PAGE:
All places have very high elevation 8+ K with Summit (especially Breck) being slightly higher than Vail or Aspen. 

 

Vail tends to get the most snow while the Summit Cove area is popular with locals looking for decent value and gives good access to Keystone & A-Basin (longest season typically from late October to early June).

 

Aspen seems to have the best night life but is the most expensive.  Breck would probably be the second choice for a younger person looking for some nightlife and is not as ritzy  as Aspen.

 

Breck, Aspen & even Frisco feel like proper, walkable towns albeit with a tourism emphasis while a place like Silverthorne (which Karpiel incorrectly describes as all of Summit) lacks ambience and is much more spread out.  Dillon probably fall in the middle depending on what part you are talking about.

 

While the towns of Summit may individually be smaller than Aspen, they are pretty close to one another and collectively make the area bigger than Aspen (IMO).  As noted, Summit, especially Frisco/Silverthorne/Dillion is much closer to a big city than Aspen.

 

Overall, I like Summit, but if I was young, single and money wasn't an object, I would pick Aspen (from your list) as being close to a city is not that important to me.    

 

 

 

 

  

post #16 of 45
Thread Starter 

Oh man, I wish I could take two weeks off and fly out.  The company I work for has VERY limited vacation time.  I only have 4 days right now and I've worked here a year.  I haven't taken a vacation day yet.

 

After reading this a a couple other websites, I think I've ruled out Aspen.  It's more expensive and the only positive difference I have read is that it's a maybe a bit warmer and less windy.  But, I'm from Wisconsin were in the winter it's always cold, always windy, always grey...and we don't get much of the white stuff to go play around in.  Our average snowfall is 80 inches.  A year ago we have over 100" and people FREAKED.  I really need to get somewhere where people smile and get excited when a winter storm is forecasted.  So, temps and wind don't bother me much.

 

I'm leaning towards Breckenridge.  However, I  thinking I should consider Winter Park/Mary Jane.  After looking into it, it's closer to Denver, which I like.  I want to live in a small town, but I like having a metro area accessible.  I'm also a bit sports fan so being close to 5 pro sports team (Rapids, Avalanche, Nuggets, Rockies, Broncos) is a definite plus.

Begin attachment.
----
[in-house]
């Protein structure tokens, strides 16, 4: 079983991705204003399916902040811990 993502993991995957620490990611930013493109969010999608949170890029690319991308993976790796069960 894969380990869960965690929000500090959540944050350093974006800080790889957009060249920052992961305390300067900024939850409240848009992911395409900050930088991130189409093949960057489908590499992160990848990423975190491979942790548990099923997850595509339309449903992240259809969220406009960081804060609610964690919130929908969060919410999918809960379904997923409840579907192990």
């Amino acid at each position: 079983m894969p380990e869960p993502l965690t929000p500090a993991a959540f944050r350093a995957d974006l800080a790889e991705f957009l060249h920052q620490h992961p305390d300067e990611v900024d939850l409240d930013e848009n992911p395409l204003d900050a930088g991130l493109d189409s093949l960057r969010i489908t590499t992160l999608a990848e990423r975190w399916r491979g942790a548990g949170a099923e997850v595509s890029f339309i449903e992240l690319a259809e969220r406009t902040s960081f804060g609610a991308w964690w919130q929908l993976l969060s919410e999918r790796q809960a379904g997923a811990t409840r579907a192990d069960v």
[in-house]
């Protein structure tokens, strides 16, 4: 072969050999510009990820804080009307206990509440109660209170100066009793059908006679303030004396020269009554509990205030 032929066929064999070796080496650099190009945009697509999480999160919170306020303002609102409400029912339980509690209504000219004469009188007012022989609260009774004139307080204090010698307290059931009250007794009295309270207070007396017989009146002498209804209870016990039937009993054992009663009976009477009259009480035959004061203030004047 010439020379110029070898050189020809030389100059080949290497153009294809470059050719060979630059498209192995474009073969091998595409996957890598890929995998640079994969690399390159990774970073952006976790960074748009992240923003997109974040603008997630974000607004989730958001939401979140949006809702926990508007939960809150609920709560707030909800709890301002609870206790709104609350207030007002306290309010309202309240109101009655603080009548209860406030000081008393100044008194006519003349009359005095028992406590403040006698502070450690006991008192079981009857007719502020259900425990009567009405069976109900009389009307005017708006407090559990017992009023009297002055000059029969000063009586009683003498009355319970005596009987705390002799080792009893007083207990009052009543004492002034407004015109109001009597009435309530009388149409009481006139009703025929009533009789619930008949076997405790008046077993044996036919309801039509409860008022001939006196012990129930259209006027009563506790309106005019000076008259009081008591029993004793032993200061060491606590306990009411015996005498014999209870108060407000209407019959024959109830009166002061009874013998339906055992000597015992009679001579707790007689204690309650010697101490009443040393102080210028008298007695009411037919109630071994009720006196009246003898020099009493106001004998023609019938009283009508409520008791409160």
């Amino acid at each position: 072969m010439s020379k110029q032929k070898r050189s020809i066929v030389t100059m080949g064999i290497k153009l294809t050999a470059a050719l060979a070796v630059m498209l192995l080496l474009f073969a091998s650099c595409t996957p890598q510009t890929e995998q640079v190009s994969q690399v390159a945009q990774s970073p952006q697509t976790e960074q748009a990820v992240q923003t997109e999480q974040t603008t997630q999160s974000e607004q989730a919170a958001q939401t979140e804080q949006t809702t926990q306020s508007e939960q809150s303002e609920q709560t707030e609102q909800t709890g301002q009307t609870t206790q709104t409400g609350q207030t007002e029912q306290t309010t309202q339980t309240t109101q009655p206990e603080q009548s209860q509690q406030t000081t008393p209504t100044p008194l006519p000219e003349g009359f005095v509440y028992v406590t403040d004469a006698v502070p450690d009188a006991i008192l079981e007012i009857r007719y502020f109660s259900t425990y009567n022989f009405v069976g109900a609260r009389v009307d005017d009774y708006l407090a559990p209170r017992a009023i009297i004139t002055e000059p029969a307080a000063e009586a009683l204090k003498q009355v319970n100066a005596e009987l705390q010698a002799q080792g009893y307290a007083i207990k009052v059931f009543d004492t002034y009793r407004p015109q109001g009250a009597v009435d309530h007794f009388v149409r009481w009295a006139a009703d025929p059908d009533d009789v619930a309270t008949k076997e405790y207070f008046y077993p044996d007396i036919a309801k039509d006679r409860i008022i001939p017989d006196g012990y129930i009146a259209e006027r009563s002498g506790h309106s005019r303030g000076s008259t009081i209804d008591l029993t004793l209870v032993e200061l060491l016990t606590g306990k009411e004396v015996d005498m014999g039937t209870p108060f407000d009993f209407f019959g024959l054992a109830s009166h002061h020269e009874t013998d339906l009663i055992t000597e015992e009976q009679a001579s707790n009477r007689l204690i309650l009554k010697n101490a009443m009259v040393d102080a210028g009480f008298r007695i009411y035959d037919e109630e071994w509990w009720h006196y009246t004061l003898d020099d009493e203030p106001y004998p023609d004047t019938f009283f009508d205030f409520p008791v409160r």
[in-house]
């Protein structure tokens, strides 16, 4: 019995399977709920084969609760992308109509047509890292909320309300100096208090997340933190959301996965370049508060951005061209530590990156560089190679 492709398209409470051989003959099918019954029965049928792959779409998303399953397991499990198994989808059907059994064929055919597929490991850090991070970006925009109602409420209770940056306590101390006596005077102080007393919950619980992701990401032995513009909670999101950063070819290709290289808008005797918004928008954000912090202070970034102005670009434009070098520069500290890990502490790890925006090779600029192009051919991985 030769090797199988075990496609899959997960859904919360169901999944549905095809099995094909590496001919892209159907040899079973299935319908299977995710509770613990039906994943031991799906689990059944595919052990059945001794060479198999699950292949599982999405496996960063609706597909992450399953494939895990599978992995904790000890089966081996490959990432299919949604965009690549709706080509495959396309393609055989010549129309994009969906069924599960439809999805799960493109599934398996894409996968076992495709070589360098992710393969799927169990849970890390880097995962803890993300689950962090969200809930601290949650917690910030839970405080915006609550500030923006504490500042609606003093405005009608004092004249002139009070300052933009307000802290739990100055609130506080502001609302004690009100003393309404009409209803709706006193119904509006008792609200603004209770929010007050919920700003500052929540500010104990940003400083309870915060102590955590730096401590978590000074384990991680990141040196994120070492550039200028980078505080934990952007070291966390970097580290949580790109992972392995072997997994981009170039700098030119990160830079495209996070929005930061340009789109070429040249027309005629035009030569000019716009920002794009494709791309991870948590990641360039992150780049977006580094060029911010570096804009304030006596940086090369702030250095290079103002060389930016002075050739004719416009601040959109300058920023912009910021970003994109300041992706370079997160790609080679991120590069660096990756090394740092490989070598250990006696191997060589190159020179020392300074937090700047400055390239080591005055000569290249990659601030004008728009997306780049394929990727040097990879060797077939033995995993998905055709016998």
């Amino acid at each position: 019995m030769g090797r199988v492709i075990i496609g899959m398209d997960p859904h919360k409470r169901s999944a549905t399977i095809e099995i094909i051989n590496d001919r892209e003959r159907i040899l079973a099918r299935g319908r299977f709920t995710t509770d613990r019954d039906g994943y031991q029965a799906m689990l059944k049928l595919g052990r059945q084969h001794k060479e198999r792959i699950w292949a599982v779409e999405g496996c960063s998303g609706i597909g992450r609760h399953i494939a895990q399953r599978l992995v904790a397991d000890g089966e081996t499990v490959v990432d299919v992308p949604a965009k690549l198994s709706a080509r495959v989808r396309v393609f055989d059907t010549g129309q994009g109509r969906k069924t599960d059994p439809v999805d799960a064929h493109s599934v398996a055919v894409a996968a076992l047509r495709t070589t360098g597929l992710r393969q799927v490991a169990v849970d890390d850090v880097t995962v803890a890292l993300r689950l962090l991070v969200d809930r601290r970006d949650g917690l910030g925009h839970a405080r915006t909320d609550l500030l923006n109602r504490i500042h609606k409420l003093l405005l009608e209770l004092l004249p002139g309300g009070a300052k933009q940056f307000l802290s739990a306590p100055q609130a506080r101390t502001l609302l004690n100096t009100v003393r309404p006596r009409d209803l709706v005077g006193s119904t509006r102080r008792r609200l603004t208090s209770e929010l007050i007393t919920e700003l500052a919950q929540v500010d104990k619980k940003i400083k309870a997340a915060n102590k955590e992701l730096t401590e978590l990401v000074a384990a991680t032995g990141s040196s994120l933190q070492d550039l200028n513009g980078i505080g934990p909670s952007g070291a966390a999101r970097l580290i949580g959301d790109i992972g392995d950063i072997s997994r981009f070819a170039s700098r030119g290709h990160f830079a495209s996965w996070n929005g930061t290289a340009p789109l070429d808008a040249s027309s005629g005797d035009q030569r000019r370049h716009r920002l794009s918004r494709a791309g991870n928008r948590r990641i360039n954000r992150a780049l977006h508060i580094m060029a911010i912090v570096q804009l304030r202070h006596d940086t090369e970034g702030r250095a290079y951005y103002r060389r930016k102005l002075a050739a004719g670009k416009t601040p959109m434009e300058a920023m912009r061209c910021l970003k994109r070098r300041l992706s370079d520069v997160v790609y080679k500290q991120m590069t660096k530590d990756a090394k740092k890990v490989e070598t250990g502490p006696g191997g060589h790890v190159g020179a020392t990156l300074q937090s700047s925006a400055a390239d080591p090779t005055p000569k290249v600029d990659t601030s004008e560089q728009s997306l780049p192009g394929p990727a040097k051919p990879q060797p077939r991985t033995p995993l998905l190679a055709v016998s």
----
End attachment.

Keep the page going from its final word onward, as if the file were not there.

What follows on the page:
How does the culture in Breckenridge/other Summit County towns compare to Winter Park/Mary Jane?  By guess is that they are all kinda the same, but maybe there's a bigger difference.

What do you mean it's more "liveable?" Rent cheaper?  Jobs easier to come by?

 

I've also gotten some recommendations for Park City and Salt Lake City, but I really want to actually live in a ski town...not a city close to a bunch of skiing.

post #17 of 45
Thread Starter 

Something else I forgot to add...does Winter Park have much to do besides skiing in the winter?  From the post above, there is stuff to do in the summer, but I've looked at a few sites and a common theme is that besdies skiing and a few shops/resturants, there isn't a big nightlife or other activities besides the mountain.  Whereas Breckenridge is a legit town and has a good nightlife and things to do besides ski.

 

Obvisouly, the main reason I want to move to the mountains is the snow and skiing, but I don't want that to be the only thing it has to offer

post #18 of 45

Breckenridge is sort of a world unto itself.  It is a true ski town and the mountain gets the most skier visits of anywhere in the country.  With the hordes of tourists come the usual problems.  The town is difficult to move around in during the season.  Parking is hard to come by.  The places you need to go (like the grocery store) will generally be clogged with crowds.  Going anywhere outside of Breckenridge (or getting back in) can be difficult due to traffic.  On the other side of the spectrum, if you are willing to share, the town contains all of the amenities that draw the tourists in the first place.  So before you decide to live there, I would suggest you think about whether you are the type of person that will thrive on living in a tourist town or be completely driven nuts by it.  In my experience, the people that live in Breck love it, but they almost never leave during the season (which includes skiing at other mountains).  Those who don't live in Breck tend to be equally happy and will generally try to avoid the place during the season.

 

Check out the Summit Daily to get an idea on jobs & places to live: http://www.summitdaily.com/

post #19 of 45

It depends on what you like to do; what kind of nightlife? bars or culcha?

 

Grand County is more country, less suburbia than Summit and less little city than Aspen.  If you are an outdoors person rather than a city rat who happens to ski, it might be a good choice. Otherwise, go to Aspen.

 

WP however is closer to Denver for when you need a city fix. If i were going to live in that area, i'd look at tabernash or grand lake, not the WP resort town.

post #20 of 45

 

Quote:
Originally Posted by mbizzles View Post
... 

I've also gotten some recommendations for Park City and Salt Lake City, but I really want to actually live in a ski town...not a city close to a bunch of skiing.